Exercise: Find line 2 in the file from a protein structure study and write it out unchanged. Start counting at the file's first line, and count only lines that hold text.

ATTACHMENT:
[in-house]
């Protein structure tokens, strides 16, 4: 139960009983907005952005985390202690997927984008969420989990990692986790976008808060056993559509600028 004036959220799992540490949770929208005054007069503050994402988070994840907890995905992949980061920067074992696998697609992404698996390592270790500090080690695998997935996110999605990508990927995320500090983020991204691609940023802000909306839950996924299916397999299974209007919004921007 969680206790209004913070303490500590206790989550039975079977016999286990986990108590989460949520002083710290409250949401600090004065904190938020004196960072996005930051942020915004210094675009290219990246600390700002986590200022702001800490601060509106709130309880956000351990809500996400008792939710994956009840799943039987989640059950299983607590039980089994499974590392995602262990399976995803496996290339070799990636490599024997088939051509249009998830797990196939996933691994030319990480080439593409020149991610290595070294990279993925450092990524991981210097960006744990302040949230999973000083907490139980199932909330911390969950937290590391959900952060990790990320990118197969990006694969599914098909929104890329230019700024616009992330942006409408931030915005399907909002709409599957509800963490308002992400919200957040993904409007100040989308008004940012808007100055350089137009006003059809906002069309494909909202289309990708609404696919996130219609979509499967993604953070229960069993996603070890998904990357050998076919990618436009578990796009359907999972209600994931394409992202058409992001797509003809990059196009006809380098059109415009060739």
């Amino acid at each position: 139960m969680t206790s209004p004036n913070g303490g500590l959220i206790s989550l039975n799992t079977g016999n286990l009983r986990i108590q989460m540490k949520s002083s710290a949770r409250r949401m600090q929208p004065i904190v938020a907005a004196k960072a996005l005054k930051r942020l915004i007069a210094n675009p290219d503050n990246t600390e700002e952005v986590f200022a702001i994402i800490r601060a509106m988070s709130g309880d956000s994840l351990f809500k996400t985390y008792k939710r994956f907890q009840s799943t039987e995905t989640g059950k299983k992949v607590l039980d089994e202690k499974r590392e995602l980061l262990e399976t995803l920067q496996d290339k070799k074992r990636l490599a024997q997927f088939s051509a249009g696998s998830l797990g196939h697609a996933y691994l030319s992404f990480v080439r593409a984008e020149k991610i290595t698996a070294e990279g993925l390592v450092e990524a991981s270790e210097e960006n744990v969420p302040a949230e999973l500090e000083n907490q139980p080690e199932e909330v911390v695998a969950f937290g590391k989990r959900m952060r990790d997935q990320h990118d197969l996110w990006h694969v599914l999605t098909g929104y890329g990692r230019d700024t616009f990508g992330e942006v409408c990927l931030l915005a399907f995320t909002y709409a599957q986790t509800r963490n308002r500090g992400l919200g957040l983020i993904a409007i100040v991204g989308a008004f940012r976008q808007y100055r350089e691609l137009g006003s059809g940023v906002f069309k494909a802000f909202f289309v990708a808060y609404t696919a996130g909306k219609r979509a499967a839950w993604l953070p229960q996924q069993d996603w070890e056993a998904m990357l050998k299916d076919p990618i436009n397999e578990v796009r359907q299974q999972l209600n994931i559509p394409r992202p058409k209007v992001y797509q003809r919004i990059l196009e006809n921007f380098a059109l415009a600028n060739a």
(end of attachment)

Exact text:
């Protein structure tokens, strides 16, 4: 139960009983907005952005985390202690997927984008969420989990990692986790976008808060056993559509600028 004036959220799992540490949770929208005054007069503050994402988070994840907890995905992949980061920067074992696998697609992404698996390592270790500090080690695998997935996110999605990508990927995320500090983020991204691609940023802000909306839950996924299916397999299974209007919004921007 969680206790209004913070303490500590206790989550039975079977016999286990986990108590989460949520002083710290409250949401600090004065904190938020004196960072996005930051942020915004210094675009290219990246600390700002986590200022702001800490601060509106709130309880956000351990809500996400008792939710994956009840799943039987989640059950299983607590039980089994499974590392995602262990399976995803496996290339070799990636490599024997088939051509249009998830797990196939996933691994030319990480080439593409020149991610290595070294990279993925450092990524991981210097960006744990302040949230999973000083907490139980199932909330911390969950937290590391959900952060990790990320990118197969990006694969599914098909929104890329230019700024616009992330942006409408931030915005399907909002709409599957509800963490308002992400919200957040993904409007100040989308008004940012808007100055350089137009006003059809906002069309494909909202289309990708609404696919996130219609979509499967993604953070229960069993996603070890998904990357050998076919990618436009578990796009359907999972209600994931394409992202058409992001797509003809990059196009006809380098059109415009060739």